The Story Written in Our Bones

By Rebecca McCarron

As college students across the United States begin new semesters, it will come as no surprise that students at liberal arts institutions will be heading back to courses like English, philosophy, and history. What many may find interesting is the new natural science class some students have begun to incorporate in their schedules, forensic anthropology. At first glance, the name of this class may give some pause, what exactly is forensic anthropology? 

As the anthropologists for the Smithsonian’s National Museum of Natural History’s online exhibit Written in Bone explain, the subject has been a part of human history for quite some time. The tradition became distinct beginning in 1903, when Ales Hrdlicka, came to work as the Smithsonian’s first physical anthropologist. In the little over a century since then, forensic anthropologists at the Smithsonian have continued working with various agencies, like the FBI and law enforcement officials, in order to solve both individual criminal cases and to aid in identifying and recovering the remains of victims of mass disasters and war crimes. 

The Smithsonian’s work also aims to train the next generation of forensic anthropologists. One of the best ways to accomplish this is through their human comparative skeletal collections. These collections represent over thirty thousand sets of catalogued human remains form various populations worldwide. The museum’s physical anthropology department also houses the anatomical collection amassed by Robert J. Terry between 1921 and 1946, which consists of nearly one thousand seven hundred complete skeletons. These collections make the Smithsonian a major resource for research on bone pathology, skeletal biology, and forensic anthropology. However this practice has spread, as individual colleges and universities have also begun to build collections and invest time and resources in training students to become a part of this expanding field.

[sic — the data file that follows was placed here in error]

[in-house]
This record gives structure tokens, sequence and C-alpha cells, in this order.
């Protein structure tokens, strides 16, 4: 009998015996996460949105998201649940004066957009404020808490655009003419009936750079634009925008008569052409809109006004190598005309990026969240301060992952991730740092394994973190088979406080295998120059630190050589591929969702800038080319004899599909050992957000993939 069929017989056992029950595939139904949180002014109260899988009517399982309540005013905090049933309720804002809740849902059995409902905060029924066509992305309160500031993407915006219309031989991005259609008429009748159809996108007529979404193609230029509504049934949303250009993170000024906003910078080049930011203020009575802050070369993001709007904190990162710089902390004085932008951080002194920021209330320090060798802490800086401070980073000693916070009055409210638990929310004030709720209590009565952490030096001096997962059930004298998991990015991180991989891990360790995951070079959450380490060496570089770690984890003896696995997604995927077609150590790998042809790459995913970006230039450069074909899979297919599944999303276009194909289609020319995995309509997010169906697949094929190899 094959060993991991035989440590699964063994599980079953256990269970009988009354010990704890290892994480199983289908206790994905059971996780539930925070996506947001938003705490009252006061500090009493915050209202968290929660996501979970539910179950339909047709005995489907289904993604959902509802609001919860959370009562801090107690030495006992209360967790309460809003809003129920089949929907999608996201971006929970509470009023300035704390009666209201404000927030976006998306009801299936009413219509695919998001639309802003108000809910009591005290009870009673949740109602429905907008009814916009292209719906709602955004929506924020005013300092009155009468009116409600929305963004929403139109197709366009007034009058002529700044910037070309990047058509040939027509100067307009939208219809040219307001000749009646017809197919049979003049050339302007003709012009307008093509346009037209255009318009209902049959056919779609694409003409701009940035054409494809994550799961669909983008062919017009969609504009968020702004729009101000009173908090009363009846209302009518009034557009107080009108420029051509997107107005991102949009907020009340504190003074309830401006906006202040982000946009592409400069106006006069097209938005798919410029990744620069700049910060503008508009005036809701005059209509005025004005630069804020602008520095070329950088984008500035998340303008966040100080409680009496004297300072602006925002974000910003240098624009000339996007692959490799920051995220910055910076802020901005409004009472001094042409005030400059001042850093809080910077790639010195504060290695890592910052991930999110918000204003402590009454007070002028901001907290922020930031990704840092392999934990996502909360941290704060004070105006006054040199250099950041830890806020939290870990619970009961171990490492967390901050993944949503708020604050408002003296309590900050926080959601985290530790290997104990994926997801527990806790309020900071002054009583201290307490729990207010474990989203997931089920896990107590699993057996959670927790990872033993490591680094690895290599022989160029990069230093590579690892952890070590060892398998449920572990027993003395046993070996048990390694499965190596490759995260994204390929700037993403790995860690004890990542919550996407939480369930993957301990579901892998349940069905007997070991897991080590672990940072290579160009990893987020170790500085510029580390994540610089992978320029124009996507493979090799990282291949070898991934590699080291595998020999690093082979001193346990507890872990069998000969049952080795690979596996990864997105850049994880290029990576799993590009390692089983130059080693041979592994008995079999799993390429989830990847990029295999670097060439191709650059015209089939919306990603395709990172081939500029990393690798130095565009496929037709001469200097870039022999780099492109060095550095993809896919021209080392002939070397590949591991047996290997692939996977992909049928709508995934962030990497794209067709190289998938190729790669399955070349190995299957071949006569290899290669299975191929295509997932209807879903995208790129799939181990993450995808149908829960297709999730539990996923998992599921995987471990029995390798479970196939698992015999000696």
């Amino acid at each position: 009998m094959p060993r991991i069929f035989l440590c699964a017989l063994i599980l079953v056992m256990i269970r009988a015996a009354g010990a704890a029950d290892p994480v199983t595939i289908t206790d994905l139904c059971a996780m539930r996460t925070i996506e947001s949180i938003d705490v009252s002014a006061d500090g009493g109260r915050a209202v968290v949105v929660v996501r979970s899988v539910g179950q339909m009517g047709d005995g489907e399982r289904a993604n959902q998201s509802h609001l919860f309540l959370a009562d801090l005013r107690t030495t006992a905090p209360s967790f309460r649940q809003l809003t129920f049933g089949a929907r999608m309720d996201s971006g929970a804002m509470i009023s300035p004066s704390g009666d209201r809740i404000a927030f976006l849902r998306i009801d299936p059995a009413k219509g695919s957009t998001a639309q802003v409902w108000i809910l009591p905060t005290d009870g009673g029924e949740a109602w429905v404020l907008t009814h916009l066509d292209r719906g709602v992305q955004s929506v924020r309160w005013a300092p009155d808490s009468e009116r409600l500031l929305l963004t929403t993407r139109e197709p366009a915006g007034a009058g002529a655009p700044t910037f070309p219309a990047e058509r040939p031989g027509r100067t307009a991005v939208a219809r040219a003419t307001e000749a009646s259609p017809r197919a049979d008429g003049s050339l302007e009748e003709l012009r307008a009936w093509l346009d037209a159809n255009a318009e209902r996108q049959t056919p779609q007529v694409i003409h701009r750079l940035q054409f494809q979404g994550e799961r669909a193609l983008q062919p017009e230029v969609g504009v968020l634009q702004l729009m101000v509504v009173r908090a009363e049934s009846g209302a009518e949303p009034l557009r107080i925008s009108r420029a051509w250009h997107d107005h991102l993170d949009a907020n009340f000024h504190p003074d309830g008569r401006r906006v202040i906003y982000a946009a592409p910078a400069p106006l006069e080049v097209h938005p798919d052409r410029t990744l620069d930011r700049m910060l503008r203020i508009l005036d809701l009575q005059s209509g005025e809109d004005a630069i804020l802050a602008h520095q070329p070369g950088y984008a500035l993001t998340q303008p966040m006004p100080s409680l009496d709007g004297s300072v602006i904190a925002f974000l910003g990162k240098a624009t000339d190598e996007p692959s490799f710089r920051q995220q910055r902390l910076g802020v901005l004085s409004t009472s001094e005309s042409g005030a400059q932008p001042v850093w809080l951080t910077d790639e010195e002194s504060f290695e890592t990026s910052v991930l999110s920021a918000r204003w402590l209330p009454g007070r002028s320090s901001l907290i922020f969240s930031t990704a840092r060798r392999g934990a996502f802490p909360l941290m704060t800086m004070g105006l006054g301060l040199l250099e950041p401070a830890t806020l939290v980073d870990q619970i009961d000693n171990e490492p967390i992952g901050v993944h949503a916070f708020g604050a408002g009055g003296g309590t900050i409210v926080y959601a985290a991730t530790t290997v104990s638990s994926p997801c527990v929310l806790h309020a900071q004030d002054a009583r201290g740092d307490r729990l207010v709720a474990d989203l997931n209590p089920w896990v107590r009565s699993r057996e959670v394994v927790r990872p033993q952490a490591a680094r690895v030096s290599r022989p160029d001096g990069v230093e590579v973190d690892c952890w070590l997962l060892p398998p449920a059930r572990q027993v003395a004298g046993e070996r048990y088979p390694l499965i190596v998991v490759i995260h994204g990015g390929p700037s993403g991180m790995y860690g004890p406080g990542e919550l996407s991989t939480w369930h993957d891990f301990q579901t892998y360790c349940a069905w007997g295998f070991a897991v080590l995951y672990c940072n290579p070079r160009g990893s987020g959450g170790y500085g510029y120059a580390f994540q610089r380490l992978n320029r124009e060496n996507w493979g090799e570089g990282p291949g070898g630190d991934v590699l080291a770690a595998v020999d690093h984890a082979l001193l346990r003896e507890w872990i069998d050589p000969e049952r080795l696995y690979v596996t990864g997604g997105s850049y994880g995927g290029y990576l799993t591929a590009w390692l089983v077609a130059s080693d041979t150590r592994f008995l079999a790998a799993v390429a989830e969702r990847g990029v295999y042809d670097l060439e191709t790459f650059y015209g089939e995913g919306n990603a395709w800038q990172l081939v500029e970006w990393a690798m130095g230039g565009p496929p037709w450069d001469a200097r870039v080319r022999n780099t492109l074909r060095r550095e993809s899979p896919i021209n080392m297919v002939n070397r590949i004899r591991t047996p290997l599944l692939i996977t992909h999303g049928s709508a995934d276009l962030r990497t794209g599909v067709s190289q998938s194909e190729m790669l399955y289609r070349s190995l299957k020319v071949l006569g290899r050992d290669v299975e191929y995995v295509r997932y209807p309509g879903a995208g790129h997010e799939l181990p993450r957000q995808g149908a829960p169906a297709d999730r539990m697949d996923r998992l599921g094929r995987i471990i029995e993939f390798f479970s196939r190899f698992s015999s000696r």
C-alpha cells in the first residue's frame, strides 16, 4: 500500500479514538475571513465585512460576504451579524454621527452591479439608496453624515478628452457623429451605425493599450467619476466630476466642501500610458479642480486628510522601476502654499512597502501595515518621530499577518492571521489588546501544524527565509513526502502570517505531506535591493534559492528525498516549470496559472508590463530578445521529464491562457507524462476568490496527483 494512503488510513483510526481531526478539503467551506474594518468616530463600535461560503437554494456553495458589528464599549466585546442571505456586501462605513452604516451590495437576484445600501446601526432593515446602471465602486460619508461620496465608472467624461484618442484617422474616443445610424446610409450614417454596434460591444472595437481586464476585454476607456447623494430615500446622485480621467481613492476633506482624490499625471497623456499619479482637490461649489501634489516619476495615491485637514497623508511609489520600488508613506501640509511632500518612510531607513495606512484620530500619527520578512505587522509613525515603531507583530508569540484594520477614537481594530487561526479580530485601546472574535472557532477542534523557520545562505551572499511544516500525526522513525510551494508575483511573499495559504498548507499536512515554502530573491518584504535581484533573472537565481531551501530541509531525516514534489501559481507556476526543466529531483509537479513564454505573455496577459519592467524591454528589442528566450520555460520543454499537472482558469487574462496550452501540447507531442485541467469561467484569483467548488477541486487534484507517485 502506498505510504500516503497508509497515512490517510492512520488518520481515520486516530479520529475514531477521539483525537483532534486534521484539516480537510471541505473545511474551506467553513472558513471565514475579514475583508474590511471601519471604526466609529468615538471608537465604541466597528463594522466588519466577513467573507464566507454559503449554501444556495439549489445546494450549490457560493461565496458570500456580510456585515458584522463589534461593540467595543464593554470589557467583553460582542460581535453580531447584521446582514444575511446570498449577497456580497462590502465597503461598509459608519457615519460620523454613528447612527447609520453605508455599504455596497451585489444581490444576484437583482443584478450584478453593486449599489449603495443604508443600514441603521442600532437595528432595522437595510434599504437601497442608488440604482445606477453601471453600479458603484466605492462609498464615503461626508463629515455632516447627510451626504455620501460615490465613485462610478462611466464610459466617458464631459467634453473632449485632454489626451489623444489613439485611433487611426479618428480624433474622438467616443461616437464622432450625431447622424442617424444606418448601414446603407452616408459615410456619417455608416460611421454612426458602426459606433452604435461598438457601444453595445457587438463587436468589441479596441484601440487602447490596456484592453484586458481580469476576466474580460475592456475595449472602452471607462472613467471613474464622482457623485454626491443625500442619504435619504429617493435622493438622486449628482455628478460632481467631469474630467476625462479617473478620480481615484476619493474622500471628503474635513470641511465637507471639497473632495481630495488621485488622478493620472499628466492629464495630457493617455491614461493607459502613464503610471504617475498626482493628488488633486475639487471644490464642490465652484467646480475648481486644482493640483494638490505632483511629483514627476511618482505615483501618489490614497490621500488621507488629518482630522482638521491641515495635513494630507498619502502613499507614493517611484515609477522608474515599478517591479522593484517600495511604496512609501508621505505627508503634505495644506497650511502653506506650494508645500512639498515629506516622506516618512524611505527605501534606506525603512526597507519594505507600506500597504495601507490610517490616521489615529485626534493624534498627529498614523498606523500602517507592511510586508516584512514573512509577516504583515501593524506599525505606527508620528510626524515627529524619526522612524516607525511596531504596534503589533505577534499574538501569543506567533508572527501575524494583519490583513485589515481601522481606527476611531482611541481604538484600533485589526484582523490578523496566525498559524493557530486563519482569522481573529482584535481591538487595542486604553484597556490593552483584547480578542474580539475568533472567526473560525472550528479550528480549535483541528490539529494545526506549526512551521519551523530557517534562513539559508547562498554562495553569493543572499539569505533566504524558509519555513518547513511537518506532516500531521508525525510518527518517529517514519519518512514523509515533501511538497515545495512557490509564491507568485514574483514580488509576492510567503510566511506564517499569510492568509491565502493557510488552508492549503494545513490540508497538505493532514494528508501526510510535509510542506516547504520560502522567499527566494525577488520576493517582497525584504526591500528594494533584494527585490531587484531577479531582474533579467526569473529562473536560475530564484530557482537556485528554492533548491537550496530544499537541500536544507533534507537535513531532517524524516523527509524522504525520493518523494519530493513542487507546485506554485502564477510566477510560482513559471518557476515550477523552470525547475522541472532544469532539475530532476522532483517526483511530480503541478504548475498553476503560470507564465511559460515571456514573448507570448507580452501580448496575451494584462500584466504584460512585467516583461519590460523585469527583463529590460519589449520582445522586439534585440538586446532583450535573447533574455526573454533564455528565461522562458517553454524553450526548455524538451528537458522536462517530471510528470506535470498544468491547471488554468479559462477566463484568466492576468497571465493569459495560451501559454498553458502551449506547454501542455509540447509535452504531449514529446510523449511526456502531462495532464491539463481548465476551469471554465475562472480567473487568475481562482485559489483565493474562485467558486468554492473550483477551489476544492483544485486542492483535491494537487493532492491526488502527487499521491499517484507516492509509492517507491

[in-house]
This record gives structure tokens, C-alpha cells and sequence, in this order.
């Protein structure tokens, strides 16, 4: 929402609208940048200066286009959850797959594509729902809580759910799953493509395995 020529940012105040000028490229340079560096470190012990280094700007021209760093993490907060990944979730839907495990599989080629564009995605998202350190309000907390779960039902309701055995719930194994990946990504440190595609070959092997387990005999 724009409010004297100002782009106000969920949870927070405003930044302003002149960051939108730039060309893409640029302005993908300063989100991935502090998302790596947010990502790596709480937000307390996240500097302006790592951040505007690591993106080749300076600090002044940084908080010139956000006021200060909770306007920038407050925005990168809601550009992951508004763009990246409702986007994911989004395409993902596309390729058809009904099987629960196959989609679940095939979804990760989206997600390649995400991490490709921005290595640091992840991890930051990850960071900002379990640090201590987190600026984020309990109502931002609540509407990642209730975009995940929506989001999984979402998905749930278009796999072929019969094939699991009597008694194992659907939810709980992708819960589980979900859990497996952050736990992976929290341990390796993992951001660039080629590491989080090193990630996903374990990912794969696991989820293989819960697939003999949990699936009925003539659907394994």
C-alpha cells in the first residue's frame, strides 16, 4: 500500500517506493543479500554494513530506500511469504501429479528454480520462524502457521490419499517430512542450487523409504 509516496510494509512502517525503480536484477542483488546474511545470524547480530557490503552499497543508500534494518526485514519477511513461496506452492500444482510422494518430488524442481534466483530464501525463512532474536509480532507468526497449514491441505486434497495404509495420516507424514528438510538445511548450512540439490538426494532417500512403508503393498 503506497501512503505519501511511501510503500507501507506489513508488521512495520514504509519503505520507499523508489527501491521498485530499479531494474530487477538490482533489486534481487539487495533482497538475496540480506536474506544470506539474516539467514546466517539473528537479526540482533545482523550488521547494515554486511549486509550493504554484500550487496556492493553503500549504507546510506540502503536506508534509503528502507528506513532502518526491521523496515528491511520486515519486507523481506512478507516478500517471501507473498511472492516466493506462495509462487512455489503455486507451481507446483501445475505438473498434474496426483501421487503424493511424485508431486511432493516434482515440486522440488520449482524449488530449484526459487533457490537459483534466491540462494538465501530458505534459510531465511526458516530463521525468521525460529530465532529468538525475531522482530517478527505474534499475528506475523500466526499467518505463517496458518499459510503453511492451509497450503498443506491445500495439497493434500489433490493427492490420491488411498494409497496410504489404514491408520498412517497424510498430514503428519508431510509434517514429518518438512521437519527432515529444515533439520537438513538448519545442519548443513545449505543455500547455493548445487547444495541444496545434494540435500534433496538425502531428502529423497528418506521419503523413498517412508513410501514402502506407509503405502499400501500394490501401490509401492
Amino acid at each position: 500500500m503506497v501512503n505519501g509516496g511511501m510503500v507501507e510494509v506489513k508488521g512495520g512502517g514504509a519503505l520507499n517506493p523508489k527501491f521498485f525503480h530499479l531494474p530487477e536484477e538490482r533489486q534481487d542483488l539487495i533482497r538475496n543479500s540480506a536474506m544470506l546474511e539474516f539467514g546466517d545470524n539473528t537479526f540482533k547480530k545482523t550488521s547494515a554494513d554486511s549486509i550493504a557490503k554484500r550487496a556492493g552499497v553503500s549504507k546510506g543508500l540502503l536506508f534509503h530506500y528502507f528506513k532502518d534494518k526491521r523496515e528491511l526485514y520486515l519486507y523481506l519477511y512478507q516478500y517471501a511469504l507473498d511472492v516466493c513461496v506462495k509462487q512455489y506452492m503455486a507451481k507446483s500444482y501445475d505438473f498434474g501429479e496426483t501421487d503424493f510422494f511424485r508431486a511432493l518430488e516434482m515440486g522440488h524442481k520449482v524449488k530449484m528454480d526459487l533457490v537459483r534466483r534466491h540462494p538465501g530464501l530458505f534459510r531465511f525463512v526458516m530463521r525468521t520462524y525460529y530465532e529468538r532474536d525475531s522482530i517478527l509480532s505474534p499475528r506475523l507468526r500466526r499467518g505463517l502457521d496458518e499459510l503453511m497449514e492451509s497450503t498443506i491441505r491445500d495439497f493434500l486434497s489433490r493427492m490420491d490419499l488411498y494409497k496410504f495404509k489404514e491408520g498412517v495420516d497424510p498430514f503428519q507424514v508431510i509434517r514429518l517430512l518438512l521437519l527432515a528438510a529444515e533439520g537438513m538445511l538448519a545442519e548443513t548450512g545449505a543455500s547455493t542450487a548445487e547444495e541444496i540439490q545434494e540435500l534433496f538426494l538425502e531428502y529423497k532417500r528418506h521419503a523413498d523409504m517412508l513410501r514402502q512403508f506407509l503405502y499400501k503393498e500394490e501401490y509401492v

As Elissa Nadworny, an NPR digital correspondent, explains in her article “If These Bones Could Talk: The Stories Human Skeletons Can Tell,” the University of Tennessee Knoxville houses an extensive collection of bones formally called the Bass Donated Skeletal Collection, named for orensic anthropologist Bill Bass who began the facility in 1981. The program is, as the title suggests, based on donations. 

While still alive, people sign up to donate their bodies to the Bass Collection. Remains are first studied as they decompose in a field owned by the university and are later brought to the lab. Once in the lab, the bones are cleaned and examined as teaching tools. Anthropologists, detectives, and students come to the lab to hone their skills and learn how to identify gender, age, ancestry, and medical history of a specific individual from skeletal remains. Working with whole skeletons helps researchers learn more, so that in real life cases when investigative teams must work with less (maybe just a few bones) they can glean as much information as possible from limited evidence. 

According to Kristina Killgrove, a writer for Forbes, after about twenty-five years of being the only facility of its kind in the country, the Bass Collection is now complemented by the similar labs built at various universities including Western Carolina University, Texas State University, and Colorado Mesa University. As of now there are only six of these facilities, or “body farms,” in the country, though plans exist to establish others in Florida, Wisconsin, and Pennsylvania. This field is clearly growing and though its purposes are grisly to say the least the purposes are a sad necessity. 

Despite all of this information, there is still the lingering question of just how the field relates to a liberal arts education? As Smithsonian museum specialist and forensic anthropologist Kari Bruwelheide explains: “We treat all remains coming into the lab as individuals, each with a unique life story reflected in his or her skeleton. The desire to learn more about the person encourages us to try new technologies and methods of obtaining even greater amounts of information. It is detective work of the most satisfying kind because it tells us just a little bit more of the human story.

It seems many forensic anthropologists see themselves as researchers whose work provides a voice for the voiceless victims of various tragedies. Might this kind of work, which expands our understanding of one another and contributes to our evolving human story, come to have a permanent place in the liberal arts education?

Rebecca McCarron is a junior at The Catholic University of America majoring in history and minoring in Spanish. The Catholic University of America is home to the Beta of D.C. Chapter of Phi Beta Kappa.